Behind the numbers: Can the spirit of enterprise really rebuild derelict Britain?

Jack O'Neil was hurrying down Atkinson Street in Leedsyesterday, a woolly hat pulled tight over his head despite the unseasonably balmy weather. He was a foundry worker for 40 years but is now "too knackered" for fettling, and can remember when this part of the city on the banks of the river Aire – the likely site for one of George Osborne's new enterprise zones – was home to thousands of steel workers, engineers and manufacturers.

Today, to most eyes, it remains a highly industrialised place, replete with workshops, garages and a huge cement plant.

But Mr O'Neil, 64, was not convinced the Chancellor could return the area to its glory days. "It's them that took it away in the first place isn't it?" he laughed. "I remember when you could fall out with the boss one day and tell them where to go and start the following day next door. Today if you are out of work that's it. They could start by sorting the buses out mind – that might help."

At an electrical warehouse across the street, manager Paul Wannan, 47, also believed the area's best days were in the past, though he conceded an easing of business rates could help. "We are surviving. Business can always be better but we are doing alright, although it's not how it used to be," he said. "We have been affected by the recession but we are now starting to see a slight improvement, although super-fast broadband won't be any use to us."

Still, Leeds has an impressive track record of generating private sector jobs during the last decade and a short walk up the river you find the newly refurbished Clarence Dock. Once congested with coal barges from the West Yorkshire collieries, now it is home to bars, restaurants, the Royal Armouries visitor attraction and smart new housing developments.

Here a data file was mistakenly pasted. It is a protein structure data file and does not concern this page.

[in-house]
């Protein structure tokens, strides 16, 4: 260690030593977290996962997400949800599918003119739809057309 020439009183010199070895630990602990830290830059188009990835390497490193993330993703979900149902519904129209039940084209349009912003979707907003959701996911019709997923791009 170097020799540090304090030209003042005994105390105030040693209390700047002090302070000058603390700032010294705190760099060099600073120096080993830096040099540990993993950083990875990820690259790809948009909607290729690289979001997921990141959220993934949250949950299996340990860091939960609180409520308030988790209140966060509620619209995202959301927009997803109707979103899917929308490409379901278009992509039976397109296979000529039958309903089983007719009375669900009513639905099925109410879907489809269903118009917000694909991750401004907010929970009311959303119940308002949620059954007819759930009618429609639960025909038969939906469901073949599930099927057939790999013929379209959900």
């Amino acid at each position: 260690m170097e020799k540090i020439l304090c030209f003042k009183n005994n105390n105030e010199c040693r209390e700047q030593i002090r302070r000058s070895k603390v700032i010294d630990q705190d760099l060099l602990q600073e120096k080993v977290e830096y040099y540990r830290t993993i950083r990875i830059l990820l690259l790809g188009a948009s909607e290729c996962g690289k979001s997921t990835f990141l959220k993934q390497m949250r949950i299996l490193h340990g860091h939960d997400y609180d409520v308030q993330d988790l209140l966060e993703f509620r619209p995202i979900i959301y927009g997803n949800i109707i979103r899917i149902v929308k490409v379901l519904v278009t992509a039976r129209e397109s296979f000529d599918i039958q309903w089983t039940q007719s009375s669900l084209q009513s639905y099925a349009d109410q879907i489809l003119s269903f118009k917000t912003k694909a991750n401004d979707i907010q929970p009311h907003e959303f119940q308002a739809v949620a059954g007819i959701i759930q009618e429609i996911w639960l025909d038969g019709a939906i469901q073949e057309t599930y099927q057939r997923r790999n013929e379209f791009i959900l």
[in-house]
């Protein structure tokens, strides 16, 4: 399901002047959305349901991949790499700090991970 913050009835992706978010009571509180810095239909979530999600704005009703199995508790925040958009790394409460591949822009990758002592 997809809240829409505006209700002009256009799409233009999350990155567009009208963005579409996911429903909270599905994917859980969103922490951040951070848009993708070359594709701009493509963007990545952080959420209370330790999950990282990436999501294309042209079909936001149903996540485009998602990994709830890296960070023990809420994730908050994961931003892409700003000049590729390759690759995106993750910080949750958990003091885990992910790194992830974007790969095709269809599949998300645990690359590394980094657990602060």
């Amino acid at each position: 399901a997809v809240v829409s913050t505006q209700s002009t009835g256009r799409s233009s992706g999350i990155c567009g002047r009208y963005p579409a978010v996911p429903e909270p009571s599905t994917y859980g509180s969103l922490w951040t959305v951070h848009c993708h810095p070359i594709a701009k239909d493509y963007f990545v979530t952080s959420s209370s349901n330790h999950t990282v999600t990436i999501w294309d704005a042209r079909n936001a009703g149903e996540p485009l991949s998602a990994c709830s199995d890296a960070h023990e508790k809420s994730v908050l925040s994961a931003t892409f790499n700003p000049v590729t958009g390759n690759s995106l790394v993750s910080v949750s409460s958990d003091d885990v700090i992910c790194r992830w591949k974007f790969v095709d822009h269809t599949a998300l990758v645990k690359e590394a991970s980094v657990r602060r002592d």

Enthusiasts say the dock is a living symbol of what can be achieved along the entire river valley – a vast regeneration area, which it is hoped will create 27,000 jobs in the next decade.

Those drifting out of Hunslet Jobcentre, a mile downstream, are the ones most likely to benefit from the continued renaissance of the Aire Valley. Dean Brockley, 37, said he had been laid off at Christmas from his job at the Tetley Brewery, which is closing after 188 years at the south Leeds site so owners Carlsberg can relocate production of the historic Yorkshire bitter to Northampton. "It is the first time I have been out of work since leaving school. I have had a couple of interviews but the Jobcentre is just a joke shop. Most that are down there are just in their trackie trousers and just want to scratch on. They don't want to work and something needs to be done."

But there was a welcome for the Chancellor's move to reduce the duty on petrol.

Paula Quinn, 43, a care assistant, was hoping the cut would ease the £50 she spends each month filling up at the pumps, although money remained tight. "It's the bills and the cost of food – everything just keeps going up and wages haven't," she said.

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